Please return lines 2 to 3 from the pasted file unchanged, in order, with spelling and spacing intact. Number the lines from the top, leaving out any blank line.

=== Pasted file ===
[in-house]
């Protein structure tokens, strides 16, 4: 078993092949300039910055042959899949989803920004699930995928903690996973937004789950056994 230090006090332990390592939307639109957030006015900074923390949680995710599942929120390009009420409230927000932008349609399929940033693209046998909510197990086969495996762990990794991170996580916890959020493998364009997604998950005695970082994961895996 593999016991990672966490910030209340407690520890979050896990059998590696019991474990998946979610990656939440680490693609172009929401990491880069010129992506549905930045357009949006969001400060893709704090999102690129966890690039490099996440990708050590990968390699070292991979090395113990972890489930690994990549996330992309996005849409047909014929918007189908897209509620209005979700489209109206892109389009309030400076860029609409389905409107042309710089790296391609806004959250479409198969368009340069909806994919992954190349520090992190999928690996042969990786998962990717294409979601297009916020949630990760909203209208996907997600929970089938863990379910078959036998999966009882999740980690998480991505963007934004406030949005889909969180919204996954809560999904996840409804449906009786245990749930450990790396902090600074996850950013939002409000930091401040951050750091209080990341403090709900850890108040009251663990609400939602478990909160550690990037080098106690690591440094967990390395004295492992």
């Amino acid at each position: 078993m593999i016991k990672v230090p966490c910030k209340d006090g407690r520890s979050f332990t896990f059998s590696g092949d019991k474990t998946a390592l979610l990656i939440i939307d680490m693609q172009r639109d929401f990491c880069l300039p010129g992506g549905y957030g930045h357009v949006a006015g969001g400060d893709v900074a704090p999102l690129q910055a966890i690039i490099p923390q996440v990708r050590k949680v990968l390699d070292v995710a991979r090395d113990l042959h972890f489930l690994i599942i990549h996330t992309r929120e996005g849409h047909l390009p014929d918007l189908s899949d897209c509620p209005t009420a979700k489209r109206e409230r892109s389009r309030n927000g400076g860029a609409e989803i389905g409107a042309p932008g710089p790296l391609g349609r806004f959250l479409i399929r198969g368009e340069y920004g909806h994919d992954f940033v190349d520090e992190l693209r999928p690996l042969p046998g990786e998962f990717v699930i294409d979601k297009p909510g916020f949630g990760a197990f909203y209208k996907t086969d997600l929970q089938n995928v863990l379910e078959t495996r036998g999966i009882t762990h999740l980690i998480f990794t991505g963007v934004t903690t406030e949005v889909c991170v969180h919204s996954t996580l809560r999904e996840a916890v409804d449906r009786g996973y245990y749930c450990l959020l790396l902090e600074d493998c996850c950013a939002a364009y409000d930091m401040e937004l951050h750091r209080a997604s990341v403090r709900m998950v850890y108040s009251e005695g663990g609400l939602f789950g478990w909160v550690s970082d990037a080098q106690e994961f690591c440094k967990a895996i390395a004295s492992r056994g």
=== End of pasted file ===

């Protein structure tokens, strides 16, 4: 078993092949300039910055042959899949989803920004699930995928903690996973937004789950056994 230090006090332990390592939307639109957030006015900074923390949680995710599942929120390009009420409230927000932008349609399929940033693209046998909510197990086969495996762990990794991170996580916890959020493998364009997604998950005695970082994961895996 593999016991990672966490910030209340407690520890979050896990059998590696019991474990998946979610990656939440680490693609172009929401990491880069010129992506549905930045357009949006969001400060893709704090999102690129966890690039490099996440990708050590990968390699070292991979090395113990972890489930690994990549996330992309996005849409047909014929918007189908897209509620209005979700489209109206892109389009309030400076860029609409389905409107042309710089790296391609806004959250479409198969368009340069909806994919992954190349520090992190999928690996042969990786998962990717294409979601297009916020949630990760909203209208996907997600929970089938863990379910078959036998999966009882999740980690998480991505963007934004406030949005889909969180919204996954809560999904996840409804449906009786245990749930450990790396902090600074996850950013939002409000930091401040951050750091209080990341403090709900850890108040009251663990609400939602478990909160550690990037080098106690690591440094967990390395004295492992």
């Amino acid at each position: 078993m593999i016991k990672v230090p966490c910030k209340d006090g407690r520890s979050f332990t896990f059998s590696g092949d019991k474990t998946a390592l979610l990656i939440i939307d680490m693609q172009r639109d929401f990491c880069l300039p010129g992506g549905y957030g930045h357009v949006a006015g969001g400060d893709v900074a704090p999102l690129q910055a966890i690039i490099p923390q996440v990708r050590k949680v990968l390699d070292v995710a991979r090395d113990l042959h972890f489930l690994i599942i990549h996330t992309r929120e996005g849409h047909l390009p014929d918007l189908s899949d897209c509620p209005t009420a979700k489209r109206e409230r892109s389009r309030n927000g400076g860029a609409e989803i389905g409107a042309p932008g710089p790296l391609g349609r806004f959250l479409i399929r198969g368009e340069y920004g909806h994919d992954f940033v190349d520090e992190l693209r999928p690996l042969p046998g990786e998962f990717v699930i294409d979601k297009p909510g916020f949630g990760a197990f909203y209208k996907t086969d997600l929970q089938n995928v863990l379910e078959t495996r036998g999966i009882t762990h999740l980690i998480f990794t991505g963007v934004t903690t406030e949005v889909c991170v969180h919204s996954t996580l809560r999904e996840a916890v409804d449906r009786g996973y245990y749930c450990l959020l790396l902090e600074d493998c996850c950013a939002a364009y409000d930091m401040e937004l951050h750091r209080a997604s990341v403090r709900m998950v850890y108040s009251e005695g663990g609400l939602f789950g478990w909160v550690s970082d990037a080098q106690e994961f690591c440094k967990a895996i390395a004295s492992r056994g």